Aβ enhances OS (Cheignon et al., 2018). Aβ-induced OS theory hypothesized that Aβ1–42 inserted as oligomers into the lipid bilayer serve as a source of ROS, initiating lipid peroxidation, protein oxidation, and formation of ROS and RNS (Butterfield et al., 2001). One of the most established explanations of this phenomenon is based on the modulation of metal homeostasis through coordination of Aβ with metal ions Zn2+, Cu2+, and Fe2+. These metal ions play a significant role in both production and defense against ROS and are required to regulate the neuronal activity in the synapses and other biological functions in the brain (Cheignon et al., 2018). Notably, Cu2+ levels can be increased up to three times in AD patients and are usually found in the surroundings of amyloid plaques (Lovell et al., 1998). In the presence of a reducing agent, redox active metal ions such as Cu2+ and Fe2+ can have catalytic activity and form complexes with Aβ (Cheignon et al., 2018). For instance, the coordination of Cu2+ with Aβ also forms a stable complex that catalyzes the formation of H2O2 and ⋅OH in the presence of O2, and a reducing agent Fe2+ can be also coordinated to Aβ but has a lower redox activity than the Cu2+/Aβ system (Nakamura et al., 2007).
Oxidative Stress and Proteostasis
The ER is a vital cellular organelle in eukaryotes in which occurs the synthesis and folding of the vast majority of secretory and membrane proteins (Erbaykent Tepedelen and Ballar Kirmizibayrak, 2019). To prepare the nascent proteins properly for an extra-cellular fate, the ER lumen holds a specialized environment for high-fidelity protein folding and assembly (Díaz-Villanueva et al., 2015). This efficiency is firmly anchored to the high concentrations of chaperones and folding enzymes, which allow proteins’ maturation (Adams et al., 2019). Moreover, ER also possesses oxidizing components, which favors the formation of disulfide bonds (Bulleid, 2012).
Endoplasmic reticulum is also responsible for the quality control of the proteins produced (Araki and Nagata, 2011). To maintain the balance between protein synthesis, degradation, and any additional post-translational processing, namely proteostasis, cells dispose of a complex array of sensors and transcriptional effectors to ensure the fidelity of protein folding and maturation (Balch et al., 2008). Only correctly folded proteins can exit the ER and travel toward their final destinations (Braakman and Hebert, 2013). However, if the amount of proteins to be folded exceeds the capacity of the folding machineries, unfolded proteins are accumulated within the ER lumen, inducing ER stress (ERS) (Malhotra and Kaufman, 2007). As shown in Figure 1, cells have an integrated signaling system to try to restore the normal ER function.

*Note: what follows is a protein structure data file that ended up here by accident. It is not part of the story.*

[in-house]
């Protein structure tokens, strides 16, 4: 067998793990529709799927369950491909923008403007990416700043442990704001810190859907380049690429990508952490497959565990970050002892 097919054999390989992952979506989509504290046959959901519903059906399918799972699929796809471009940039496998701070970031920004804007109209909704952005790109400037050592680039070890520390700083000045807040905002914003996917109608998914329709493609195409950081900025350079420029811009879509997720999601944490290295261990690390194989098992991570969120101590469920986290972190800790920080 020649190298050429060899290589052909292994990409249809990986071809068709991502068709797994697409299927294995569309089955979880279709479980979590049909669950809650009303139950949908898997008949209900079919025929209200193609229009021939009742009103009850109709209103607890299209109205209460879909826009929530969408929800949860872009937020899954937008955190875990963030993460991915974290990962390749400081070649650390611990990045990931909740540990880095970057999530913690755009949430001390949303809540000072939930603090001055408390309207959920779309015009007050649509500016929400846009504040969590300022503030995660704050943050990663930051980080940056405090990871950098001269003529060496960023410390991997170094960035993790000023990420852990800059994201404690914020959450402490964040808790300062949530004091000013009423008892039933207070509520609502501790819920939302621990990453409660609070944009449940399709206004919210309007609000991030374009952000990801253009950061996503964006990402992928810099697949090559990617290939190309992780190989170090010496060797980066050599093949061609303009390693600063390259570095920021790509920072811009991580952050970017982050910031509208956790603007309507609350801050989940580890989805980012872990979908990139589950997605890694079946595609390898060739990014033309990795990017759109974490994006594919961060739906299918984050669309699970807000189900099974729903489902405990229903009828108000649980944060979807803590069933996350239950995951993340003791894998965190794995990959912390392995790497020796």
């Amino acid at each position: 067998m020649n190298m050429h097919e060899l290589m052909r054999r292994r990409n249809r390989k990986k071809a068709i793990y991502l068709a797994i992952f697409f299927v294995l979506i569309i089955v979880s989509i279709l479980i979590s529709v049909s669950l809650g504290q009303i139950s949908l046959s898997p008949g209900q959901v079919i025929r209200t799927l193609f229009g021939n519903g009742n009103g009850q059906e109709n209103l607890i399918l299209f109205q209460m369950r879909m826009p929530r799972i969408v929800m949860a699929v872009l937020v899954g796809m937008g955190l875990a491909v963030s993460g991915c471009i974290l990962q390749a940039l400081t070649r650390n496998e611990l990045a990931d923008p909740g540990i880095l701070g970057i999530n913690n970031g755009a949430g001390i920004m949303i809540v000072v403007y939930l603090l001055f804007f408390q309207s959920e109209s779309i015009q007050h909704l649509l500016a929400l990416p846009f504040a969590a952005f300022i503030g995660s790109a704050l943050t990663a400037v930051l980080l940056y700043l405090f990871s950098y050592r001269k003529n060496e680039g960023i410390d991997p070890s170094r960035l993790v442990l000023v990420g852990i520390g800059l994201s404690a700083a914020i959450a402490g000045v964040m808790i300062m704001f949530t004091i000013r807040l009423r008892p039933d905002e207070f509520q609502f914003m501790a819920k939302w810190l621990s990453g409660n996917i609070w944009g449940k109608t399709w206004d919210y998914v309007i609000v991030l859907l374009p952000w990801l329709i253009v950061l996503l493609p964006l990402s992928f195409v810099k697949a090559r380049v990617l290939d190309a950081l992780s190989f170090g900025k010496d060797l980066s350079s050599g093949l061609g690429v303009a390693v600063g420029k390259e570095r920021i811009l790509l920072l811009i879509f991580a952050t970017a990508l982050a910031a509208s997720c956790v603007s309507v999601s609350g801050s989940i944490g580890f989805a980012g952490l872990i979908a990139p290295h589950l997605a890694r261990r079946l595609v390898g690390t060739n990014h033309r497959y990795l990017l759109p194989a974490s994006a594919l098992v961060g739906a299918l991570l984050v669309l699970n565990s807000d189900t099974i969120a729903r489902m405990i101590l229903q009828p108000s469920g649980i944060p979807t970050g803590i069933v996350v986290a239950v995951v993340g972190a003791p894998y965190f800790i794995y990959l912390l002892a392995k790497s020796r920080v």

Oxidative Stress and Unfolded Protein Response
Abnormal levels of misfolded proteins at the ER engage the unfolded protein response (UPR), a complex signaling system that correctly manages protein folding and initiates apoptosis or autophagy in irreversibly damaged cells (Gerakis and Hetz, 2018). ERS sensors include inositol-required enzyme 1 (IRE1, α, and β), protein kinase RNA-like ER kinase (PERK), and activating transcription factor (ATF) 6 (Gerakis and Hetz, 2018; Figure 1). In physiological conditions, the three transducers are maintained inactive by the chaperone binding immunoglobulin protein/78 kDa glucose-regulated protein (Bip/GRP78), but when ERS occurs, Bip/GRP78 is dissociated from the transducers, inducing UPR activation (Bertolotti et al., 2000).
The adaptive response induced by UPR can modulate ROS production within the ER by reducing the folding demand and upregulating the expression of antioxidant factors (Ma, 2013, 2). The control of ROS production by UPR is essentially linked to IRE1 and PERK pathways, in which ATF4 plays a key role in glutathione (GSH) synthesis and, therefore, in the maintenance of redox balance in the ER (Harding et al., 2003). In the ATF6 pathway, ATF6 translocates to the Golgi, where it is cleaved by two proteases, which releases its cytoplasmic domain to translocate to the nucleus, where it acts as a transcription factor. In addition to activating the expression of genes whose products mediate protein folding, ATF6 activates the transcription of an antioxidant program (McKimpson and Kitsis, 2017).